The week before ABB Customer World, Dassault Systèmes and ABB announced a “wide-spanning global partnership.” Concurrent to the ABB event, Dassault Systèmes hosted a conference call for analysts on the partnership agreement.
ABB is among the largest automation, robotics and motion/drive suppliers in the world. Dassault Systèmes is among the largest suppliers of software to transform the way products are designed, produced, and supported with a long history of success in computer-aided design (CAD) and product lifecycle management (PLM). Therefore, the partnership could be a fundamental game changer in the industrial technology space.
ABB has been known as a company that likes to do things all by itself. The exhibit hall at the event was focused almost exclusively on ABB products, in contrast to similar events by competitors that included significant participation by services, application, and support partners. At the ABB Customer World event, Guido Jouret the ABB Chief Digital Officer put the Dassault Systèmes announcement into context within a broader ABB corporate digital partnership strategy. He noted that ABB has four strategic partners in its effort to become a “digital first” organization:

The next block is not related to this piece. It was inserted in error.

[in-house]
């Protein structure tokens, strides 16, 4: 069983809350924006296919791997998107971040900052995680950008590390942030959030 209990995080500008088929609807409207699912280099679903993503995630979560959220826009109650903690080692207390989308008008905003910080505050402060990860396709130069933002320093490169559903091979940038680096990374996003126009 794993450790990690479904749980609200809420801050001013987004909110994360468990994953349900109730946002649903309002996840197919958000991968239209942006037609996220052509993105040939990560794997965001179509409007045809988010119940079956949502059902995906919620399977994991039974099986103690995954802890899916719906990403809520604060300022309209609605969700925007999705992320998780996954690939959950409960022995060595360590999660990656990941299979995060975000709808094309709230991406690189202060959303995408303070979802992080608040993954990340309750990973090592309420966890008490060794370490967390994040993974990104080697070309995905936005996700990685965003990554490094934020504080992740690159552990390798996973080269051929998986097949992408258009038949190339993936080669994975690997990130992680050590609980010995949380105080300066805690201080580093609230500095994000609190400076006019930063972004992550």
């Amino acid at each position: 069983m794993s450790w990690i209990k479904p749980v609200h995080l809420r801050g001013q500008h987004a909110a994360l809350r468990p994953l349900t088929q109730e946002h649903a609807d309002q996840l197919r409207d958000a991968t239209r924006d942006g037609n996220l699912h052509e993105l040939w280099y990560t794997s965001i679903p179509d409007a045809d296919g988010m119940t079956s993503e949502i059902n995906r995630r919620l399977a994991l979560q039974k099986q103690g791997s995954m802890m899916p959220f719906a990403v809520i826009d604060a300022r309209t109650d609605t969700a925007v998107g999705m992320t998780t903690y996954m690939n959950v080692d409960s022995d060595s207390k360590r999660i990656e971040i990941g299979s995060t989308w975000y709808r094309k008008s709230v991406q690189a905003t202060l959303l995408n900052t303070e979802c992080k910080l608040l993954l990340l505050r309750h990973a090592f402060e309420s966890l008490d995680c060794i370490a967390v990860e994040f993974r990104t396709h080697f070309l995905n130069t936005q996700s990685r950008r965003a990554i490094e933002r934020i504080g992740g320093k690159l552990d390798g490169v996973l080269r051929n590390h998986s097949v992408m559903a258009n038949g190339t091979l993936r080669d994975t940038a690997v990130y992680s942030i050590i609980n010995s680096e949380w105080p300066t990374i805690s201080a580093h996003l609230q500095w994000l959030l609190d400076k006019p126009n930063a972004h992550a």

- Microsoft for PaaS and Cloud
- IBM for specialized artificial intelligence
- HPE for Edge computing
- Dassault Systèmes for Digital Twins
This partnering strategy has the clarity of defining what ABB should do and where it should be leveraging others’ capabilities.
We will watch the development of this partnership closely. The announcement and follow-on presentations were heavy on excitement and potential. However, this agreement follows now 12 years of investment by Siemens in linking CAD, PLM, simulation, manufacturing, and automation together. It also follows Rockwell’s $1 Billion investment in PTC. Dassault and ABB as leaders can potentially do more. However, unlike those ambitious initiatives where customer successes have been paraded before analysts, no joint customer successes were specifically highlighted by ABB or Dassault Systèmes. We agree that there is real potential in the partnership. However, partnerships in software have often led to a lot of market hype with little substance. Time will tell on this potentially important alliance.